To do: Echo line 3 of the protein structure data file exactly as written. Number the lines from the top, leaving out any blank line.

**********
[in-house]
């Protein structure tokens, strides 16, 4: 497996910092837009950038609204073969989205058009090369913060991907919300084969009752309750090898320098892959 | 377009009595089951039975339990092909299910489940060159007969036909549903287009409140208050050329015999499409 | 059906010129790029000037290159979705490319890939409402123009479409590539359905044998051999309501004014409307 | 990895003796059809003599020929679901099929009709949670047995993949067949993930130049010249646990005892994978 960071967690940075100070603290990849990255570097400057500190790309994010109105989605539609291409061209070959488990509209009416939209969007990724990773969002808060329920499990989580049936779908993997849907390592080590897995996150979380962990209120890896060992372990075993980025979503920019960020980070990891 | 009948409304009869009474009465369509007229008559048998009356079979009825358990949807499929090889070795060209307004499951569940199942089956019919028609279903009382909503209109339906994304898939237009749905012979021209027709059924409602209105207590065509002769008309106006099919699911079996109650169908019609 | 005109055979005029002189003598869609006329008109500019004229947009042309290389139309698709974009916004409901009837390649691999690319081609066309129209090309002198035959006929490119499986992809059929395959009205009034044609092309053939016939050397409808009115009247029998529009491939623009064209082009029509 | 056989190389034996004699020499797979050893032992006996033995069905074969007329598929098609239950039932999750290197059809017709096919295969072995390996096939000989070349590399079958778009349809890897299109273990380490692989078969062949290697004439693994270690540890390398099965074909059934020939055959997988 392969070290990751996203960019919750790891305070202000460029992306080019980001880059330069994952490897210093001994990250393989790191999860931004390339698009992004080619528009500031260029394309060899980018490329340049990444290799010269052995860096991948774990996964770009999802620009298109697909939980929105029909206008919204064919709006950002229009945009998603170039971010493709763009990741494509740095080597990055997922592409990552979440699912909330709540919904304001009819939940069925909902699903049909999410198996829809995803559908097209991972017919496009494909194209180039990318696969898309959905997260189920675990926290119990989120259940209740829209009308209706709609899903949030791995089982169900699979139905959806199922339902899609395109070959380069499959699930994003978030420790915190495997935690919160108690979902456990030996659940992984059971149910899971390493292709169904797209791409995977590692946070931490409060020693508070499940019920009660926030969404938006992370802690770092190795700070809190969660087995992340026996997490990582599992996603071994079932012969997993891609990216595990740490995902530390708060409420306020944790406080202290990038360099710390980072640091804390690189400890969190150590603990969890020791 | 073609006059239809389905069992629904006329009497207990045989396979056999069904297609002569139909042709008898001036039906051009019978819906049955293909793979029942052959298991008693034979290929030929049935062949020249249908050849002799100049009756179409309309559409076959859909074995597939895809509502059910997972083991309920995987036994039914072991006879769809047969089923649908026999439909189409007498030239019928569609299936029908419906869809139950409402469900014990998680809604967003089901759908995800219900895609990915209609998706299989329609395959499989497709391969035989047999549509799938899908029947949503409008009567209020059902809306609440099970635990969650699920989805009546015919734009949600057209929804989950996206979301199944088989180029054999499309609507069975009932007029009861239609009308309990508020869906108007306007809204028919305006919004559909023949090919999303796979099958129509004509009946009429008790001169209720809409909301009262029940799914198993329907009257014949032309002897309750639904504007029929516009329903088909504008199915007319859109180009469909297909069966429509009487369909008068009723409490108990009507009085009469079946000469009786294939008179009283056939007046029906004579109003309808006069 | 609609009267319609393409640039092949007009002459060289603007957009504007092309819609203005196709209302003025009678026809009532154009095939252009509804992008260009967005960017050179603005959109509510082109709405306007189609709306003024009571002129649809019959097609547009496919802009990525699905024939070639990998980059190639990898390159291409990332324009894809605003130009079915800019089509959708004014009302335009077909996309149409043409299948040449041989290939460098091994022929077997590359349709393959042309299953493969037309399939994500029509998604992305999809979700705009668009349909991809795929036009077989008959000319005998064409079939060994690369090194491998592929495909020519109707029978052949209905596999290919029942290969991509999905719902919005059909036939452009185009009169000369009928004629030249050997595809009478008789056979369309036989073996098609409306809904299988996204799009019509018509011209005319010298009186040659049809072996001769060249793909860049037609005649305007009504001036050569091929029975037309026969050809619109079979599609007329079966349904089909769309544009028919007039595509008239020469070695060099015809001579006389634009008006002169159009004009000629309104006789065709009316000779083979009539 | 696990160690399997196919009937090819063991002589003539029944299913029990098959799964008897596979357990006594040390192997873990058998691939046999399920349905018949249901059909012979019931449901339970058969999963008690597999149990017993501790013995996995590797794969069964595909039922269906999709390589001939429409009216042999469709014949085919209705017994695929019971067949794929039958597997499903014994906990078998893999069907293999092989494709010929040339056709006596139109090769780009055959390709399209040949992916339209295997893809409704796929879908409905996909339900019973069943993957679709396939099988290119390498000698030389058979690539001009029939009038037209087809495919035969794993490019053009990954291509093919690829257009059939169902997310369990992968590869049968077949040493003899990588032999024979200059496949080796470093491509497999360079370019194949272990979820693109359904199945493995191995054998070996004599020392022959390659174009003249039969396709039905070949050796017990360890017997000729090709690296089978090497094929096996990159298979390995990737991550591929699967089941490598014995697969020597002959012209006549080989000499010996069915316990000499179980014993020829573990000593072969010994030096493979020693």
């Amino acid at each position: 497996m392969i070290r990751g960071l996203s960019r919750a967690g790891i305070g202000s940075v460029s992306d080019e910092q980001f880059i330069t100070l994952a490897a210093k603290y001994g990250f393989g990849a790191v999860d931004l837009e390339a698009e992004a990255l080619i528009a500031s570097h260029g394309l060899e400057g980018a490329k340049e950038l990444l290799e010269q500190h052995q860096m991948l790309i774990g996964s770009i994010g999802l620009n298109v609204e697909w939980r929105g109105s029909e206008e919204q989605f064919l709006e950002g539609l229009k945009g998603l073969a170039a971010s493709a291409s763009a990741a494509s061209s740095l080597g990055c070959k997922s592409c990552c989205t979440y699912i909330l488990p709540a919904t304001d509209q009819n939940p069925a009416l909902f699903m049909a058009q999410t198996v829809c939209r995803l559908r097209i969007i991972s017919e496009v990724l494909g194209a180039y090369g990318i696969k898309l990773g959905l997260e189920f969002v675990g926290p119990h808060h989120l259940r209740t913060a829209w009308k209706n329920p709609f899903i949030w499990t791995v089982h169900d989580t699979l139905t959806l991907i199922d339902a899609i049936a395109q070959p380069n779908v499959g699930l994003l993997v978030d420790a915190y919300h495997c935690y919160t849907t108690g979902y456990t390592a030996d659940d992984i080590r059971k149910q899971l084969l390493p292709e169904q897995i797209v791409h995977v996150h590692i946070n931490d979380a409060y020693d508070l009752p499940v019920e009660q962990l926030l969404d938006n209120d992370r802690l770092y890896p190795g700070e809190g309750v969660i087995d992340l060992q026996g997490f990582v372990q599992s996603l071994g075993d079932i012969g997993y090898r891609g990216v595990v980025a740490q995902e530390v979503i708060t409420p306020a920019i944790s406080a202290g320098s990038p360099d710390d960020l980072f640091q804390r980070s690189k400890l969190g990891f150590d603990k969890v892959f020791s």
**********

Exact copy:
């Amino acid at each position: 497996m392969i070290r990751g960071l996203s960019r919750a967690g790891i305070g202000s940075v460029s992306d080019e910092q980001f880059i330069t100070l994952a490897a210093k603290y001994g990250f393989g990849a790191v999860d931004l837009e390339a698009e992004a990255l080619i528009a500031s570097h260029g394309l060899e400057g980018a490329k340049e950038l990444l290799e010269q500190h052995q860096m991948l790309i774990g996964s770009i994010g999802l620009n298109v609204e697909w939980r929105g109105s029909e206008e919204q989605f064919l709006e950002g539609l229009k945009g998603l073969a170039a971010s493709a291409s763009a990741a494509s061209s740095l080597g990055c070959k997922s592409c990552c989205t979440y699912i909330l488990p709540a919904t304001d509209q009819n939940p069925a009416l909902f699903m049909a058009q999410t198996v829809c939209r995803l559908r097209i969007i991972s017919e496009v990724l494909g194209a180039y090369g990318i696969k898309l990773g959905l997260e189920f969002v675990g926290p119990h808060h989120l259940r209740t913060a829209w009308k209706n329920p709609f899903i949030w499990t791995v089982h169900d989580t699979l139905t959806l991907i199922d339902a899609i049936a395109q070959p380069n779908v499959g699930l994003l993997v978030d420790a915190y919300h495997c935690y919160t849907t108690g979902y456990t390592a030996d659940d992984i080590r059971k149910q899971l084969l390493p292709e169904q897995i797209v791409h995977v996150h590692i946070n931490d979380a409060y020693d508070l009752p499940v019920e009660q962990l926030l969404d938006n209120d992370r802690l770092y890896p190795g700070e809190g309750v969660i087995d992340l060992q026996g997490f990582v372990q599992s996603l071994g075993d079932i012969g997993y090898r891609g990216v595990v980025a740490q995902e530390v979503i708060t409420p306020a920019i944790s406080a202290g320098s990038p360099d710390d960020l980072f640091q804390r980070s690189k400890l969190g990891f150590d603990k969890v892959f020791s």